Animal companions have a way of reminding us of the beauty and joy of life through their steadfast loyalty and unconditional love. Sadly, many know the pain of losing a precious animal companion. According to researchers, losing a pet can be just as devastating as losing a human companion. Some have theories as to why this is including that animals are non-judgmental and at the mercy of the person’s care. Perhaps this makes the loss feel more devastating.
Too many feel shame and embarrassment after losing a beloved pet because it was “just an animal.” Society frowns on strong portrayals of grief, especially for a pet. This guilt can make it harder to take care of our own well-being during this difficult time (Yonan, 2012). While it will take time after a devastating loss of a cherished friend, there are ways to make the transition smoother. Here are a few self-care ideas to try during your grieving process:
Stick to regular routines. After a major loss, it’s understandable that we don’t feel like doing anything. Yet, studies show it’s so important to maintain your schedule as best you can. Maintaining when you sleep, eat, and exercise can help the days go by smoother. At the same time, there’s no need to feel guilty if you can’t maintain your previous schedule right away. It is a process.
Allow yourself to truly feel your loss. Denying how you feel or keeping it hidden is anything but healthy. Knowing your loss is real and significant is very healing. Everyone grieves in different ways, and the time you spent with your pet is irreplaceable. Never allow anyone to make you feel guilty for experiencing the great depths of your loss.
Dwell on the happy memories. While it may be too painful to do this right after a loss, it is worth trying. When the grief is at its highest, thinking of all the joyful times is recommended. This activity helps cement the idea that the relationship was real and loving. Looking at old photographs may take time as well, but it will help in the long run. Soon, you’ll be able to think of their silly antics with fondness, not heartbreak.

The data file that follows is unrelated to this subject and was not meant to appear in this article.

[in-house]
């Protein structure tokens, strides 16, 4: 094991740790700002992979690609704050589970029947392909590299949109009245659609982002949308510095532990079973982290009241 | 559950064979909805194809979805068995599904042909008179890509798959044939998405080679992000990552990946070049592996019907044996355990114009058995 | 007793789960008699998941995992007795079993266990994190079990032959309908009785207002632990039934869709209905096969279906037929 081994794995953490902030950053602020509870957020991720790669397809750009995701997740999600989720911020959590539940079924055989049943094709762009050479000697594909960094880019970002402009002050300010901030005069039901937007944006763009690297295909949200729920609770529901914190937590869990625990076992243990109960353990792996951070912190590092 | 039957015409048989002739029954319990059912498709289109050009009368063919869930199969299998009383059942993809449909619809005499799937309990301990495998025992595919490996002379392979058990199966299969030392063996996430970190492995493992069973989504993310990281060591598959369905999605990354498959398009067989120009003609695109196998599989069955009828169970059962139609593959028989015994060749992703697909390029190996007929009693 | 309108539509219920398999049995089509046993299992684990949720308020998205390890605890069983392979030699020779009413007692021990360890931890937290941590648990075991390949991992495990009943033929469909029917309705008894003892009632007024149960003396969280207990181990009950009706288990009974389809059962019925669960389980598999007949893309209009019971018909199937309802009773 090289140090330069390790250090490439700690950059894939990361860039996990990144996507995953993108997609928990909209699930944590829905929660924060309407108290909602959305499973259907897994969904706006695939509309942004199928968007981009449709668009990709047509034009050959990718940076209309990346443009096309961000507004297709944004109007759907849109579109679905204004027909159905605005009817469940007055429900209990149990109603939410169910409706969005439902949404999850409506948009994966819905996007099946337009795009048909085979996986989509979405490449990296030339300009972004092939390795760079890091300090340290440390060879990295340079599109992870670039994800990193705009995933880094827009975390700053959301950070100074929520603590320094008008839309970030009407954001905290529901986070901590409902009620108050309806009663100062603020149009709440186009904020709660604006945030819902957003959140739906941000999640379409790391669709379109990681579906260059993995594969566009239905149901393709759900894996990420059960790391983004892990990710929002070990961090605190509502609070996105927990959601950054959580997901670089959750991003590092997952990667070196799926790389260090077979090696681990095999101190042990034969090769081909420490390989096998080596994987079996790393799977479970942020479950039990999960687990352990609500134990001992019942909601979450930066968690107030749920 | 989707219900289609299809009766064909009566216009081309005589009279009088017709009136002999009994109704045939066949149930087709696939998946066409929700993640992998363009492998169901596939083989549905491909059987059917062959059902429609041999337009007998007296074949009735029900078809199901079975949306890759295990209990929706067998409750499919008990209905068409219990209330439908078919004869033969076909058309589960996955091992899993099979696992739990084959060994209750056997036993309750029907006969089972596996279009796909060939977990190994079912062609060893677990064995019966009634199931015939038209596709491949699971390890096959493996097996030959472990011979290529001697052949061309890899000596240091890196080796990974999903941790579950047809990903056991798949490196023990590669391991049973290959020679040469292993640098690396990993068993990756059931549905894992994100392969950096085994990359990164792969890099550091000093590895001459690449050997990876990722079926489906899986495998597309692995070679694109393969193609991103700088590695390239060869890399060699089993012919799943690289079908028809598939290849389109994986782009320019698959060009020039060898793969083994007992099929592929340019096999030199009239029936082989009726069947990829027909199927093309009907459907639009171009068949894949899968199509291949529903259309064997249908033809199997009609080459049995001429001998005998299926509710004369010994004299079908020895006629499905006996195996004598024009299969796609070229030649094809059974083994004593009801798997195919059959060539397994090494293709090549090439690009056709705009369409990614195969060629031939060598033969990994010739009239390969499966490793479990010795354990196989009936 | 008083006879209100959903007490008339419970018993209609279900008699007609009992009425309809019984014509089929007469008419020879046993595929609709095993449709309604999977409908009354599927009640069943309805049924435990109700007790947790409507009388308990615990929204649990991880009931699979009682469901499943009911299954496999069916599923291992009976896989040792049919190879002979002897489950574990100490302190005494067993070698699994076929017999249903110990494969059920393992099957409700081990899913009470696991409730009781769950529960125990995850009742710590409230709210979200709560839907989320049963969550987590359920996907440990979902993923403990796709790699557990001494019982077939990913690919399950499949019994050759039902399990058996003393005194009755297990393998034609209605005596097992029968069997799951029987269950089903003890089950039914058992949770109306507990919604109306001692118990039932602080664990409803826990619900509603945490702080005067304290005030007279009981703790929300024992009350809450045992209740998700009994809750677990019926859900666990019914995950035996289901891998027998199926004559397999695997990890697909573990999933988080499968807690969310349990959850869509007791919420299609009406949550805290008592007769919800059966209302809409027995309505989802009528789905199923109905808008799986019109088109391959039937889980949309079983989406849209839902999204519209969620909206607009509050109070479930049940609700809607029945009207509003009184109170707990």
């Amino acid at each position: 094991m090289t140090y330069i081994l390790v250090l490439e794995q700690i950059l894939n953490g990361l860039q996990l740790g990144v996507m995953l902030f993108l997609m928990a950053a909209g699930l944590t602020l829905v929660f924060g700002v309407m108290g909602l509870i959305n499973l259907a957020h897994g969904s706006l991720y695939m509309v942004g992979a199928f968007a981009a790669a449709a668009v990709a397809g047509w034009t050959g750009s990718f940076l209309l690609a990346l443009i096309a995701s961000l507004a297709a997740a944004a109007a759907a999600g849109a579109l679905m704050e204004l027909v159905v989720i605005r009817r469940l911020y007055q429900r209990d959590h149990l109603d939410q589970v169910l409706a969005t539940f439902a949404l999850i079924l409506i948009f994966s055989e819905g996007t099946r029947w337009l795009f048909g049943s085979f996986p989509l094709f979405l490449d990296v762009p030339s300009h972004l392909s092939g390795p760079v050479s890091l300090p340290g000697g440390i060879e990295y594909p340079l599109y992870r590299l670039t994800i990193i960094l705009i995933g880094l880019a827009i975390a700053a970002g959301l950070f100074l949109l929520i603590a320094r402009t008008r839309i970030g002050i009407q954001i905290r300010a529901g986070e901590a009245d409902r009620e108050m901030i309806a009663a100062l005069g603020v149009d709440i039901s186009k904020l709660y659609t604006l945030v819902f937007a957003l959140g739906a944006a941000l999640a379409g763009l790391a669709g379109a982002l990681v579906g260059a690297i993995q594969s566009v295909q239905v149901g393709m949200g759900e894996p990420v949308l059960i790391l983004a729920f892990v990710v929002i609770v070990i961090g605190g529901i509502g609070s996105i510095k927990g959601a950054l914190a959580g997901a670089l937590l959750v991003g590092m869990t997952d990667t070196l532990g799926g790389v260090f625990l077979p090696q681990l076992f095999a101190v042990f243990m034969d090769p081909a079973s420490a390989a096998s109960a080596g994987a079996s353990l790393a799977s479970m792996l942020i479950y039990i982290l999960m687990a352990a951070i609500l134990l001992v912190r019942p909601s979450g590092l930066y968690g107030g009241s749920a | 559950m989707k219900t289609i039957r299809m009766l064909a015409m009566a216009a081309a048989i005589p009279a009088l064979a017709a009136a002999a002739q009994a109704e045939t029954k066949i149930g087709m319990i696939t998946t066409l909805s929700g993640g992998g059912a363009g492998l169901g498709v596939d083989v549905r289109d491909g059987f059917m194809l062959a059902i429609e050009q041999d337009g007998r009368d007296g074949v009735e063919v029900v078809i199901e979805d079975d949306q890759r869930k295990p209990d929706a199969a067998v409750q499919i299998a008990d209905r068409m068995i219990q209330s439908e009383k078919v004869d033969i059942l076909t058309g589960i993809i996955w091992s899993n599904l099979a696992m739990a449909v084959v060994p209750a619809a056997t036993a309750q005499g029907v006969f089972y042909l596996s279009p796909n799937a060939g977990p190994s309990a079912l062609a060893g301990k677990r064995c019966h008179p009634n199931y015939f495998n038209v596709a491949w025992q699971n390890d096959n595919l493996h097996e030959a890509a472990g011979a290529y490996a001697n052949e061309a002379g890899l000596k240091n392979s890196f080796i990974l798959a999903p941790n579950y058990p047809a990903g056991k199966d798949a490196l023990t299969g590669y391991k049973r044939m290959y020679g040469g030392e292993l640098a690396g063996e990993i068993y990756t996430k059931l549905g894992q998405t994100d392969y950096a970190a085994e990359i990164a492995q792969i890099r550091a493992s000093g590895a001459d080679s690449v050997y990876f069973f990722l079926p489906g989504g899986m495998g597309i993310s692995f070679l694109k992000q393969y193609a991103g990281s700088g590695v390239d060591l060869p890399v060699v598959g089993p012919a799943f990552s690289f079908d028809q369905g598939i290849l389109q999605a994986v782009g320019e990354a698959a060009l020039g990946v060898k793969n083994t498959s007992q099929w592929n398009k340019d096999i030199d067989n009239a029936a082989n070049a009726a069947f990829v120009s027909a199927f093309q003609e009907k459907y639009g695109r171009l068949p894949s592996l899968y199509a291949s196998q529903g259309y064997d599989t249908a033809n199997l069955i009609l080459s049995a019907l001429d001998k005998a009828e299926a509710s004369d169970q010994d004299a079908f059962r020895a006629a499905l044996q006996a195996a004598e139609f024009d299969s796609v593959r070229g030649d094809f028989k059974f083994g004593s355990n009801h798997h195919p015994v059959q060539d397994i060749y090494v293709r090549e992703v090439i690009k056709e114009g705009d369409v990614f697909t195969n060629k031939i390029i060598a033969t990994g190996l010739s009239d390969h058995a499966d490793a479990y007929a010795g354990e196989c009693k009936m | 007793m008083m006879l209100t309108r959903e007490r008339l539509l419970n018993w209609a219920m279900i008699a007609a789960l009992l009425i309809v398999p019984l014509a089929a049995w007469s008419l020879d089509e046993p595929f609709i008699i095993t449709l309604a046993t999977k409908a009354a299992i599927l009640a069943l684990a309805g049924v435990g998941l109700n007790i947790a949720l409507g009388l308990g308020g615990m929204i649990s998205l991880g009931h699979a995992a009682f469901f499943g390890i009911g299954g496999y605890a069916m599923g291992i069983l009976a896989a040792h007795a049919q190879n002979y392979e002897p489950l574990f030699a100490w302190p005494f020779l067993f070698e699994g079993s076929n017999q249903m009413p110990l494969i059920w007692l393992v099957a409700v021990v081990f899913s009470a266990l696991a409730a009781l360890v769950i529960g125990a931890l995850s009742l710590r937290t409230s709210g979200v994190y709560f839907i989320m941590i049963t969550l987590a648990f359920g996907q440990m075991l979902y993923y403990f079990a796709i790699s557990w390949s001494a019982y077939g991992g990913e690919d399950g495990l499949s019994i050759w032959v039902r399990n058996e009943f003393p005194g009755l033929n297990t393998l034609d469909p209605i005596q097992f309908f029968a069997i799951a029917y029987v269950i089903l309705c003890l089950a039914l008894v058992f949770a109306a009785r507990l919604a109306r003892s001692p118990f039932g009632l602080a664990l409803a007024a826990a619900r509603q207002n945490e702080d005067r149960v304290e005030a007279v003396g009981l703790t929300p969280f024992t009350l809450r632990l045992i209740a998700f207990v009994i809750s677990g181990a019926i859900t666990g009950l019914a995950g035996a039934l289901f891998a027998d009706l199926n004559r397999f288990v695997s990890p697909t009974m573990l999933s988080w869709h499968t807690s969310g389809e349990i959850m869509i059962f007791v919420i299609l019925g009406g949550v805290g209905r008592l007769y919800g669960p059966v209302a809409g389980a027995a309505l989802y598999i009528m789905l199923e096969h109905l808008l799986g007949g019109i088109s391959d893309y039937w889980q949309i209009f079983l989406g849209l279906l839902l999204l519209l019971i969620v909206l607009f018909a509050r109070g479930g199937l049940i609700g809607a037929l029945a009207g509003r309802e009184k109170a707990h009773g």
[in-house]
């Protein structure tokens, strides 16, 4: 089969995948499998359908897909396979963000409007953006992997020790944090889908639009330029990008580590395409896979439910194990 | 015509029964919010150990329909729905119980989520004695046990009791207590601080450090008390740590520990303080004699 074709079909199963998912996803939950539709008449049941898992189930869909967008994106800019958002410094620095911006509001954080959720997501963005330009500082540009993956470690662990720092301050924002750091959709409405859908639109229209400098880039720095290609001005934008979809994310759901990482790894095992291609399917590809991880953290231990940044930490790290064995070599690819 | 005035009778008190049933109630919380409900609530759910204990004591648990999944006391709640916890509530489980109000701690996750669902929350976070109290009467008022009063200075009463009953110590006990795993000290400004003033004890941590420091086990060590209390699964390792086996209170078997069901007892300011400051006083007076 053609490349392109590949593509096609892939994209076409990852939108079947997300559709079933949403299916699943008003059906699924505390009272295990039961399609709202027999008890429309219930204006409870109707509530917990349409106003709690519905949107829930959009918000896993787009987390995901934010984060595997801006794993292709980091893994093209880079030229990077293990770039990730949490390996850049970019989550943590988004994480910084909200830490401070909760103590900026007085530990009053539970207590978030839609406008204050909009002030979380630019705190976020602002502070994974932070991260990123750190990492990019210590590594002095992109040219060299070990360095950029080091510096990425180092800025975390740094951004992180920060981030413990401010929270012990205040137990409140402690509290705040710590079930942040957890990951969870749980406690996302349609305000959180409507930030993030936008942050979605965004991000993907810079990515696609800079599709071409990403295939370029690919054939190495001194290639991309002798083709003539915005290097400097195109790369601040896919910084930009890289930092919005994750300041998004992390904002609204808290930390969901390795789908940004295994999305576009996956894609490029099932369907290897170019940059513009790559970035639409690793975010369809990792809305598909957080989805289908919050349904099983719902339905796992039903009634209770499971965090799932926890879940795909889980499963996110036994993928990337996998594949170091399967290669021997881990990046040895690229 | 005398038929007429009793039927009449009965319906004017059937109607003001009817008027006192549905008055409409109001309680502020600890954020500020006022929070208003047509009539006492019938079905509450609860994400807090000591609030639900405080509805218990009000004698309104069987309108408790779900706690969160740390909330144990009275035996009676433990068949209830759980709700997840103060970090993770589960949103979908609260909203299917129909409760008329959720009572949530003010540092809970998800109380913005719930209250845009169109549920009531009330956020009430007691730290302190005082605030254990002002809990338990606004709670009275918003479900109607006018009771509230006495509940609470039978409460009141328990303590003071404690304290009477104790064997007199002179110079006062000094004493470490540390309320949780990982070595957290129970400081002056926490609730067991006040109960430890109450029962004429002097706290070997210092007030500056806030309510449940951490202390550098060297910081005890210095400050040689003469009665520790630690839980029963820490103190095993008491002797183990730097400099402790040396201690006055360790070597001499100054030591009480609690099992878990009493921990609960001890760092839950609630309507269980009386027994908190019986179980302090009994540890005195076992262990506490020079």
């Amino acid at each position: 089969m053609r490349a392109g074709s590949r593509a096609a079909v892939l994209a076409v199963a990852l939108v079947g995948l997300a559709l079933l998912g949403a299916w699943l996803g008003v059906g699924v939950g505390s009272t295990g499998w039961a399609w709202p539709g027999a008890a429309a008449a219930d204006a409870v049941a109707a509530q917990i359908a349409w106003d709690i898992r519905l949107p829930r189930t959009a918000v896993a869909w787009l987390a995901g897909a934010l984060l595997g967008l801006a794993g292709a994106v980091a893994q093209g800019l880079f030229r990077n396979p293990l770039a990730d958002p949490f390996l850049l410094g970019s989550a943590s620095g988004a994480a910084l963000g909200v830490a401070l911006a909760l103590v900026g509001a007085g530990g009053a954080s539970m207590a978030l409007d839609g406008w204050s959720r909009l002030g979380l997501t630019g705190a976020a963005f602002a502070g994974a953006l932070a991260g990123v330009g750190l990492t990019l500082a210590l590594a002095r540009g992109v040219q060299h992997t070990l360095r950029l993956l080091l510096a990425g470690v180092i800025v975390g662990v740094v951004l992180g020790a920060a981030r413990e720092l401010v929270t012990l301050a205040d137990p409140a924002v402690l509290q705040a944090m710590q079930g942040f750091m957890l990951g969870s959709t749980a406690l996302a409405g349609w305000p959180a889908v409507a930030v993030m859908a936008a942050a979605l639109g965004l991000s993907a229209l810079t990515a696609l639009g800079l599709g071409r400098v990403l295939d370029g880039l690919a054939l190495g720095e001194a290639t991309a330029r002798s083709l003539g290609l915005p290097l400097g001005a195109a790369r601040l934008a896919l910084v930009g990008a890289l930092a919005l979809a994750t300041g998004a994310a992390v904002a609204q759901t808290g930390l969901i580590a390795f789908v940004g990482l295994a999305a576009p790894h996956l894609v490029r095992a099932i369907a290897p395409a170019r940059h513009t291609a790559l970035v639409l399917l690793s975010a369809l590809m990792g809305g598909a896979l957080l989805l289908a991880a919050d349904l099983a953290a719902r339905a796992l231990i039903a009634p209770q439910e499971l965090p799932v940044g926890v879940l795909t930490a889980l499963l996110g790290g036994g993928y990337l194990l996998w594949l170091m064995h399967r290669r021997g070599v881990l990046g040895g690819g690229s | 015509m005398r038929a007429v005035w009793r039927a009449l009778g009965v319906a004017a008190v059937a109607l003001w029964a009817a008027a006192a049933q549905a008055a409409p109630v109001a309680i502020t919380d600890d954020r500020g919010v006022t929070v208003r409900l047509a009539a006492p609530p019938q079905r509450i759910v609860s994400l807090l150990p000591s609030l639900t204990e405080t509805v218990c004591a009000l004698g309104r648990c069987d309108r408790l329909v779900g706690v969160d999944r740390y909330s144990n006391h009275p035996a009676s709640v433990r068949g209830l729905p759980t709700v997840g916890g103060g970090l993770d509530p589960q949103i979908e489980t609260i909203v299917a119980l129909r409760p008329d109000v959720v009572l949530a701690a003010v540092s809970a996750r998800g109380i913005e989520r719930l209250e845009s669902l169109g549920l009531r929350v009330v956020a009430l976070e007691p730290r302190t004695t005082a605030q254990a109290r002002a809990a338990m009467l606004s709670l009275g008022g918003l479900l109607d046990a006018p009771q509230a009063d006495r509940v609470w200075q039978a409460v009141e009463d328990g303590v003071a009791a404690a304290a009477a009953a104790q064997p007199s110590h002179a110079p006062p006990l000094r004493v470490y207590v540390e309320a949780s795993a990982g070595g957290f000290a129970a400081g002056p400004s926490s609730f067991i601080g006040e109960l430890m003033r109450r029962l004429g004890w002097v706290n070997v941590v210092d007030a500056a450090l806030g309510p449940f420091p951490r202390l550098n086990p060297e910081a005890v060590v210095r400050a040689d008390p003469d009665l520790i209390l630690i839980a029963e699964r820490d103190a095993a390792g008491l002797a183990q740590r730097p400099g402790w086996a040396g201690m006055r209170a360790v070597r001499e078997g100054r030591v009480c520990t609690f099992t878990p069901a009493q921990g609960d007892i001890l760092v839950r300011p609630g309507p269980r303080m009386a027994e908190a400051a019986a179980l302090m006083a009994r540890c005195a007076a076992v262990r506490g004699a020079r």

Create a momento. Along those same lines, a lot of pet owners find comfort from creating a special place in their home in honor of their pet’s life. For example, many pet owners like to use a framed photograph, their collar or tags, or even something unrelated that reminds you of them. Momentos are great physical reminders that the lost pet’s companionship made a lasting impact and will continue to do so.
Search for meaning behind your time together. We all yearn for purpose after going through a loss, and this is a good time to think deeply about the meaning behind it all. Did your pet remind you that there is love and joy in the world? Did they teach you valuable lessons about loyalty or caretaking? Did they help you grow closer to someone else? All of these questions and more allow you to look beyond the pain into the bigger picture (2019).
Spend quality time with remaining pet(s). If you have a multi-pet household, it’s imperative to remember that other animals can feel grief, too. During this time, it can be a great comfort to spend quality time with your remaining animals by showering them with affection, giving them extra treats, and trying new activities with them. Animals can sense sadness in people, so spending time in a calming environment with them is so important. Mutual comfort is key.
Consider volunteering with animals. Once you’re able to be around other animals without being overcome with grief, this is a great option. This is especially true if you were a part of a single-pet home. Fostering pets in need, helping with animal adoption fairs, and spending time with other creatures can be a great reminder that love is still out there in many forms. If you don’t feel ready to adopt a new family member, this is a great stepping stone to that goal.
Take as long as you need before getting another pet. For true animal lovers, this one is a tricky consideration. No one wants to think of all of the homeless pets in the world, yet your healing journey is important, too. Filling the raw void of loss with another animal too soon may lead to more issues (Robinson, Segal, & Segal, 2019). A newly adopted pet doesn’t deserve to be second-best to the animal you lost. So, make sure your heart is healed enough before making that leap. Ask yourself if your new pet would feel awkward, unwelcome or unsafe. For example, if you’re crying at the drop of a hat when you see an animal that reminds you of the one you lost or your prior schedule isn’t what it used to be, hold off a little longer. You’ll be glad you did.
While it is no easy feat overcoming the loss of a beloved pet, there are ways to make the transition easier. Once these self-care tips are fulfilled and you have a regular self-care routine, it’s natural to feel some guilt. But, remember that just because your heart is healing, doesn’t mean that the animals who have passed on are being forgotten. The ones you lost will live on in your heart and mind. Resilience is an inspiring quality of being human and it should be embraced. While the road may be agonizing at first, healing after this loss will allow you to open your heart again.
2019. Coping with the loss of a pet. Retrieved from: https://www.avma.org/public/PetCare/Pages/pet loss.aspx
Robinson, Segal, & Segal. (2019). Coping with Losing a Pet. Retrieved from: https://www.helpguide.org/articles/grief/coping-with-losing-a-pet.htm
Yonan, Joe. (2012). How to deal with the death of a pet. Retrieved from: https://www.washingtonpost.com/national/health-science/the-death-of-pet-can-hurt-asmuch-as-the-loss-of-a-relative/2012/02/21/gIQALXTXcS_story.html?noredirect=on